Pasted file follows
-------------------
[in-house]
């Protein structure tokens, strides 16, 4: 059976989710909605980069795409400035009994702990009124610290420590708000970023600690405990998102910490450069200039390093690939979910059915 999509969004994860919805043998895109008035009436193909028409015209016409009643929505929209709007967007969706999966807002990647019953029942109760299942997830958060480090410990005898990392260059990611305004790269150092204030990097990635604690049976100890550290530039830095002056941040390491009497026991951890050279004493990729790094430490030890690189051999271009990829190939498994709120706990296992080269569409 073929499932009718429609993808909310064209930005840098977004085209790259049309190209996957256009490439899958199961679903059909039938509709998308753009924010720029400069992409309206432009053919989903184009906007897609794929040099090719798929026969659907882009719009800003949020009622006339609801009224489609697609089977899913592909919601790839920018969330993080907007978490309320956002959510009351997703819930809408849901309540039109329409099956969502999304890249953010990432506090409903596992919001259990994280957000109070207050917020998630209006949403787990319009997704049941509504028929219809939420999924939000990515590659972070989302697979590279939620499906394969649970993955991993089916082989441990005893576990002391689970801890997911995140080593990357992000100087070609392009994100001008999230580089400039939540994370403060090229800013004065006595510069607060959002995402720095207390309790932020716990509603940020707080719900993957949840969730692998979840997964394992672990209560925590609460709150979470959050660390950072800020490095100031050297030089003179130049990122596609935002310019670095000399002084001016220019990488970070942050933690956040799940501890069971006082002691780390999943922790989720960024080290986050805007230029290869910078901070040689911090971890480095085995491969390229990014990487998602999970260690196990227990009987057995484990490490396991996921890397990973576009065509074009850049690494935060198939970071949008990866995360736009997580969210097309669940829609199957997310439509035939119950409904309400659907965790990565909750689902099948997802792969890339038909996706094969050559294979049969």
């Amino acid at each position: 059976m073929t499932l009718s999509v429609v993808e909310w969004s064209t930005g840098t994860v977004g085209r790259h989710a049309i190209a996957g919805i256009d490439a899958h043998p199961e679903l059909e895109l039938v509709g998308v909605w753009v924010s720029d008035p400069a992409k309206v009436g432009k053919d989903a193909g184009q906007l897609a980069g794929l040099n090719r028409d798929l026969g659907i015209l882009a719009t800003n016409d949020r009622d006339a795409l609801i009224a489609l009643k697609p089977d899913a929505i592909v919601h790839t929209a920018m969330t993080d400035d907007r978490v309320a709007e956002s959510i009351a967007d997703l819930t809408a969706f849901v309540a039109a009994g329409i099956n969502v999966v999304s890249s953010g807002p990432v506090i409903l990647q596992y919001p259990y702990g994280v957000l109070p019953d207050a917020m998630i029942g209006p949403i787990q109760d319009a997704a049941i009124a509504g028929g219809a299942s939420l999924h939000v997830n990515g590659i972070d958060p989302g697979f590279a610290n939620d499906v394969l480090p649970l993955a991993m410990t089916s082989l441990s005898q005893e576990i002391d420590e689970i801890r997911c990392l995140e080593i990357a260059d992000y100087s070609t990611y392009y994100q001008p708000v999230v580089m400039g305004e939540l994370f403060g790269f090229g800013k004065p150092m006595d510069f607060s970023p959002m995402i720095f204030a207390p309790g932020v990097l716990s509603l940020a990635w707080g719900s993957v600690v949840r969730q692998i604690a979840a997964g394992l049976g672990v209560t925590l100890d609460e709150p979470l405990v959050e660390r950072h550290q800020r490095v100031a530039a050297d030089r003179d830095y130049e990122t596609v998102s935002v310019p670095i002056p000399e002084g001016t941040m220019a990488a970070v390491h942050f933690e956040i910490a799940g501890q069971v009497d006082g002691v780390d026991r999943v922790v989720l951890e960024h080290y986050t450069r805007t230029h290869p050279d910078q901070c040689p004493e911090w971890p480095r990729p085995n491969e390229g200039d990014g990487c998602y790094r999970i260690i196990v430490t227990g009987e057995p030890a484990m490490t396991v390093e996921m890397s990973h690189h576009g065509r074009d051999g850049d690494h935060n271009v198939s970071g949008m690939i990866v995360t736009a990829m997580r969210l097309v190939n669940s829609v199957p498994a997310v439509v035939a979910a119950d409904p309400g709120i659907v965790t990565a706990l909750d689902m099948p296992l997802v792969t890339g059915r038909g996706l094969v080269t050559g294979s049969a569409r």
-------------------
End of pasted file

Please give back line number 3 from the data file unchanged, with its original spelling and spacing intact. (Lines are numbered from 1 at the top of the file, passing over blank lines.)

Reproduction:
């Amino acid at each position: 059976m073929t499932l009718s999509v429609v993808e909310w969004s064209t930005g840098t994860v977004g085209r790259h989710a049309i190209a996957g919805i256009d490439a899958h043998p199961e679903l059909e895109l039938v509709g998308v909605w753009v924010s720029d008035p400069a992409k309206v009436g432009k053919d989903a193909g184009q906007l897609a980069g794929l040099n090719r028409d798929l026969g659907i015209l882009a719009t800003n016409d949020r009622d006339a795409l609801i009224a489609l009643k697609p089977d899913a929505i592909v919601h790839t929209a920018m969330t993080d400035d907007r978490v309320a709007e956002s959510i009351a967007d997703l819930t809408a969706f849901v309540a039109a009994g329409i099956n969502v999966v999304s890249s953010g807002p990432v506090i409903l990647q596992y919001p259990y702990g994280v957000l109070p019953d207050a917020m998630i029942g209006p949403i787990q109760d319009a997704a049941i009124a509504g028929g219809a299942s939420l999924h939000v997830n990515g590659i972070d958060p989302g697979f590279a610290n939620d499906v394969l480090p649970l993955a991993m410990t089916s082989l441990s005898q005893e576990i002391d420590e689970i801890r997911c990392l995140e080593i990357a260059d992000y100087s070609t990611y392009y994100q001008p708000v999230v580089m400039g305004e939540l994370f403060g790269f090229g800013k004065p150092m006595d510069f607060s970023p959002m995402i720095f204030a207390p309790g932020v990097l716990s509603l940020a990635w707080g719900s993957v600690v949840r969730q692998i604690a979840a997964g394992l049976g672990v209560t925590l100890d609460e709150p979470l405990v959050e660390r950072h550290q800020r490095v100031a530039a050297d030089r003179d830095y130049e990122t596609v998102s935002v310019p670095i002056p000399e002084g001016t941040m220019a990488a970070v390491h942050f933690e956040i910490a799940g501890q069971v009497d006082g002691v780390d026991r999943v922790v989720l951890e960024h080290y986050t450069r805007t230029h290869p050279d910078q901070c040689p004493e911090w971890p480095r990729p085995n491969e390229g200039d990014g990487c998602y790094r999970i260690i196990v430490t227990g009987e057995p030890a484990m490490t396991v390093e996921m890397s990973h690189h576009g065509r074009d051999g850049d690494h935060n271009v198939s970071g949008m690939i990866v995360t736009a990829m997580r969210l097309v190939n669940s829609v199957p498994a997310v439509v035939a979910a119950d409904p309400g709120i659907v965790t990565a706990l909750d689902m099948p296992l997802v792969t890339g059915r038909g996706l094969v080269t050559g294979s049969a569409r």